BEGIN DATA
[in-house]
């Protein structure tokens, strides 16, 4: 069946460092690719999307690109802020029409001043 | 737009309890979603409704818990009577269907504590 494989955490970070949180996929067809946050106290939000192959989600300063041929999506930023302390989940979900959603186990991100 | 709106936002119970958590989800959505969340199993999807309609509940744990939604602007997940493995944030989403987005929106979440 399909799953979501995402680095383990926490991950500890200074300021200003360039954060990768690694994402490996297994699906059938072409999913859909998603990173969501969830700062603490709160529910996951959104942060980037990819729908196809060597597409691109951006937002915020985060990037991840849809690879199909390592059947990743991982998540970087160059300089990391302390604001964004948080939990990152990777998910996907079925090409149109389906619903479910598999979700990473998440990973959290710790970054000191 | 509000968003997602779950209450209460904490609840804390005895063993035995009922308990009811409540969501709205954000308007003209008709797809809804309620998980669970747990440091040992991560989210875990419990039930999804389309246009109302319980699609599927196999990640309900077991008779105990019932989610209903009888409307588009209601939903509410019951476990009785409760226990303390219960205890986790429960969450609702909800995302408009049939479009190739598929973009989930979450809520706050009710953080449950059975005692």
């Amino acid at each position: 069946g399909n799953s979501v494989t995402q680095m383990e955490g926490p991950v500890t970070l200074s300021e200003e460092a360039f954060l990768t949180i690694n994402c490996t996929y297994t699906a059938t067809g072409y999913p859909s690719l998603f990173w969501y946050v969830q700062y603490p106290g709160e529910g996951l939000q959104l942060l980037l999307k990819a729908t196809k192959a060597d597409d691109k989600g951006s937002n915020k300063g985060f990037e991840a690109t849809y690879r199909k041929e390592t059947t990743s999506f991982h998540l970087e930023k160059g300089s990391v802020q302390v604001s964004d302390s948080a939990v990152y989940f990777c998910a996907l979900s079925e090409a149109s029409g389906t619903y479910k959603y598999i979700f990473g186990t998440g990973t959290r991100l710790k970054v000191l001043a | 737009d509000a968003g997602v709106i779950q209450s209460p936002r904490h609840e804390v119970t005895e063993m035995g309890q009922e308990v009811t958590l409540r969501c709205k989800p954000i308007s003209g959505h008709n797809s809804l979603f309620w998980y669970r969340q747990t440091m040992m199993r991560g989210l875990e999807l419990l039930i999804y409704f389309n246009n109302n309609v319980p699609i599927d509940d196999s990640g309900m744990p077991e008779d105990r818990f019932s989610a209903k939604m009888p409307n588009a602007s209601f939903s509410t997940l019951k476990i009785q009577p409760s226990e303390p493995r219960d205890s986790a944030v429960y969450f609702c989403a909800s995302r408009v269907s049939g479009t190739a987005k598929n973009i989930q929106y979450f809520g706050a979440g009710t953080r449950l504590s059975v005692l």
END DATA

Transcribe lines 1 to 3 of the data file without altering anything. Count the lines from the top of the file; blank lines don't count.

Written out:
[in-house]
């Protein structure tokens, strides 16, 4: 069946460092690719999307690109802020029409001043 | 737009309890979603409704818990009577269907504590 494989955490970070949180996929067809946050106290939000192959989600300063041929999506930023302390989940979900959603186990991100 | 709106936002119970958590989800959505969340199993999807309609509940744990939604602007997940493995944030989403987005929106979440 399909799953979501995402680095383990926490991950500890200074300021200003360039954060990768690694994402490996297994699906059938072409999913859909998603990173969501969830700062603490709160529910996951959104942060980037990819729908196809060597597409691109951006937002915020985060990037991840849809690879199909390592059947990743991982998540970087160059300089990391302390604001964004948080939990990152990777998910996907079925090409149109389906619903479910598999979700990473998440990973959290710790970054000191 | 509000968003997602779950209450209460904490609840804390005895063993035995009922308990009811409540969501709205954000308007003209008709797809809804309620998980669970747990440091040992991560989210875990419990039930999804389309246009109302319980699609599927196999990640309900077991008779105990019932989610209903009888409307588009209601939903509410019951476990009785409760226990303390219960205890986790429960969450609702909800995302408009049939479009190739598929973009989930979450809520706050009710953080449950059975005692």
């Amino acid at each position: 069946g399909n799953s979501v494989t995402q680095m383990e955490g926490p991950v500890t970070l200074s300021e200003e460092a360039f954060l990768t949180i690694n994402c490996t996929y297994t699906a059938t067809g072409y999913p859909s690719l998603f990173w969501y946050v969830q700062y603490p106290g709160e529910g996951l939000q959104l942060l980037l999307k990819a729908t196809k192959a060597d597409d691109k989600g951006s937002n915020k300063g985060f990037e991840a690109t849809y690879r199909k041929e390592t059947t990743s999506f991982h998540l970087e930023k160059g300089s990391v802020q302390v604001s964004d302390s948080a939990v990152y989940f990777c998910a996907l979900s079925e090409a149109s029409g389906t619903y479910k959603y598999i979700f990473g186990t998440g990973t959290r991100l710790k970054v000191l001043a | 737009d509000a968003g997602v709106i779950q209450s209460p936002r904490h609840e804390v119970t005895e063993m035995g309890q009922e308990v009811t958590l409540r969501c709205k989800p954000i308007s003209g959505h008709n797809s809804l979603f309620w998980y669970r969340q747990t440091m040992m199993r991560g989210l875990e999807l419990l039930i999804y409704f389309n246009n109302n309609v319980p699609i599927d509940d196999s990640g309900m744990p077991e008779d105990r818990f019932s989610a209903k939604m009888p409307n588009a602007s209601f939903s509410t997940l019951k476990i009785q009577p409760s226990e303390p493995r219960d205890s986790a944030v429960y969450f609702c989403a909800s995302r408009v269907s049939g479009t190739a987005k598929n973009i989930q929106y979450f809520g706050a979440g009710t953080r449950l504590s059975v005692l």